AU - Haberl, Helmut

AU - Mbow, Cheikh

AU - Deng, Xiangzheng

AU - Irwin, Elena G

AU - Kerr, Suzi

AU - Kuemmerle, Tobias

AU - Mertz, Ole

AU - Meyfroidt, Patrick

AU - Turner II, B. L.

PY - 2014

Y1 - 2014

N2 - Rising demand for land-based products (food, feed, fi ber, and bioenergy) as well as conservation of forests and carbon sinks create increasing competition for land. Landuse competition has many drivers, takes different forms, and can have many significant implications for ecosystems as well as societal well-being. This chapter discusses several emerging issues, including the effect of increased demand for nonprovisioning ecosystem services ( biodiversity conservation and carbon sequestration), urbanization, bioenergy, and teleconnections. Three major types of land-use competition are discerned: production versus production (e.g., food vs. fuel), production versus conservation (e.g., food production vs. conservation), and built-up environment versus production or conservation (e.g., food vs. urban). Sustainability impacts that result from land-use competition are analyzed and found to differ strongly between the differenttypes of land-use competition. They are associated with important trade-offs andhigh uncertainty. Institutional aspects related to land-use competition are discussed using a conceptual model that distinguishes types of institutions (government, private, community) as well as their functions (objectives, distribution/ equity, effectiveness/efficiency). Analysis of long-term trajectories suggests that land-use competition is likely to intensify in the medium- to long-term future, mainly in the face of expected scarcities in resource supply (e.g., in terms of limited resources such as fossil fuels), mitigation and adaptation policies related to climate change, as well as climate change impacts and demographic pressures. The chapter concludes with a discussion of majorresearch gaps, and it outlines priority research topics, including the improved analysis of interdependencies of land and energy systems, “ land architecture” (i.e., the significance of spatial confi gurations), and multiscale models to assess local-global connections and impacts.

AB - Rising demand for land-based products (food, feed, fi ber, and bioenergy) as well as conservation of forests and carbon sinks create increasing competition for land. Landuse competition has many drivers, takes different forms, and can have many significant implications for ecosystems as well as societal well-being. This chapter discusses several emerging issues, including the effect of increased demand for nonprovisioning ecosystem services ( biodiversity conservation and carbon sequestration), urbanization, bioenergy, and teleconnections. Three major types of land-use competition are discerned: production versus production (e.g., food vs. fuel), production versus conservation (e.g., food production vs. conservation), and built-up environment versus production or conservation (e.g., food vs. urban). Sustainability impacts that result from land-use competition are analyzed and found to differ strongly between the differenttypes of land-use competition. They are associated with important trade-offs andhigh uncertainty. Institutional aspects related to land-use competition are discussed using a conceptual model that distinguishes types of institutions (government, private, community) as well as their functions (objectives, distribution/ equity, effectiveness/efficiency). Analysis of long-term trajectories suggests that land-use competition is likely to intensify in the medium- to long-term future, mainly in the face of expected scarcities in resource supply (e.g., in terms of limited resources such as fossil fuels), mitigation and adaptation policies related to climate change, as well as climate change impacts and demographic pressures. The chapter concludes with a discussion of majorresearch gaps, and it outlines priority research topics, including the improved analysis of interdependencies of land and energy systems, “ land architecture” (i.e., the significance of spatial confi gurations), and multiscale models to assess local-global connections and impacts.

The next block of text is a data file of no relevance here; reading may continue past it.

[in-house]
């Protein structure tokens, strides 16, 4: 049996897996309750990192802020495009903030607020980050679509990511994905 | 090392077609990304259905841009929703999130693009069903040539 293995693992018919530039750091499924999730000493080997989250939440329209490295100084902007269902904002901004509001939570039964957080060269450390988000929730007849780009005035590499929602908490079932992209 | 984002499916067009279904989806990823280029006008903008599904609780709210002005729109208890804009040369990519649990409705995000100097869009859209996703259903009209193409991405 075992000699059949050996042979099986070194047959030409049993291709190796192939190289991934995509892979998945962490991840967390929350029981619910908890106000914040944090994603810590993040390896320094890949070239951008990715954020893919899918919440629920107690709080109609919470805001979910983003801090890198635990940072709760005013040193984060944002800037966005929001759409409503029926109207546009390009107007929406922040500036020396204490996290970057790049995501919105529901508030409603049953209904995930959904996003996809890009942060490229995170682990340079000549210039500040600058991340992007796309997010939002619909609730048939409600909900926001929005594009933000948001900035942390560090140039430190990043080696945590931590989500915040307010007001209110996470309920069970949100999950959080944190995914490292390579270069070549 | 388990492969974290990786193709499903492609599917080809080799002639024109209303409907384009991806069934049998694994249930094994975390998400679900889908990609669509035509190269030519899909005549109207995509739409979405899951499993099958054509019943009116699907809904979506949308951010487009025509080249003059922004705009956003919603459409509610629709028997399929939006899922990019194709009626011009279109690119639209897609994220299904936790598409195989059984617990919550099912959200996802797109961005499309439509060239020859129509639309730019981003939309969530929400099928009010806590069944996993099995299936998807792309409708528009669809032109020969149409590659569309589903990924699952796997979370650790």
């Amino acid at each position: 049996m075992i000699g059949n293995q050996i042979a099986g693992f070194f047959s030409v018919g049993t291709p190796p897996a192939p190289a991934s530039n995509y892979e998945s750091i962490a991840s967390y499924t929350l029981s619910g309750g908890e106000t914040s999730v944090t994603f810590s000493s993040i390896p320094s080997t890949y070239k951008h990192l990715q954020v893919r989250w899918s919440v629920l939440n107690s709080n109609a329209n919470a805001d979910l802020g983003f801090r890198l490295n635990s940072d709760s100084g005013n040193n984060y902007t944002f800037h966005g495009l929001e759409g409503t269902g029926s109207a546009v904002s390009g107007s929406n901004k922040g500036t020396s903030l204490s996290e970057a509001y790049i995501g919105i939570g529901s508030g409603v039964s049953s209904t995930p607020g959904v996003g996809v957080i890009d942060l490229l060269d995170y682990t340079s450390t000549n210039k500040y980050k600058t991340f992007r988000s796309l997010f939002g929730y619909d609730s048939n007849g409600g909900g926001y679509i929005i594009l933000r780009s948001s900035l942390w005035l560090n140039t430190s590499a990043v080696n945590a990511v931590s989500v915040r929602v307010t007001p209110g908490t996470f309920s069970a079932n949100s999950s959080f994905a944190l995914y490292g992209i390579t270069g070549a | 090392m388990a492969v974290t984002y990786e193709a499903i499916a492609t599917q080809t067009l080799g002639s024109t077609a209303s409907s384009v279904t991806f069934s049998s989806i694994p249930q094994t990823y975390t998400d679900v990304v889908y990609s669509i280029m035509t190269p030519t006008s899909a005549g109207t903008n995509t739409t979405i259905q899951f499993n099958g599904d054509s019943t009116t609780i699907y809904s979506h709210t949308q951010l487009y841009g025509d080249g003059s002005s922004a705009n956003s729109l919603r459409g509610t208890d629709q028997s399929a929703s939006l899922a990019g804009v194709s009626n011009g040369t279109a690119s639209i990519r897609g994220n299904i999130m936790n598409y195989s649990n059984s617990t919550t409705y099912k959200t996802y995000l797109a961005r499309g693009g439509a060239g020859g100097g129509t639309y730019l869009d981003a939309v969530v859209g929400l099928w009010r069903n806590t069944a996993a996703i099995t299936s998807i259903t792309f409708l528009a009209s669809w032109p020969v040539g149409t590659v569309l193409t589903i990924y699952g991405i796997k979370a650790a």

M3 - Book chapter

SN - 9780262026901

T3 - Strungmann Forum reports

SP - 35

EP - 69

BT - Rethinking Global Land Use in an Urban Era

A2 - Seto, Karen S

A2 - Reenberg, Anette

PB - MIT Press

CY - Cambridge, MA

ER -

ID: 108467319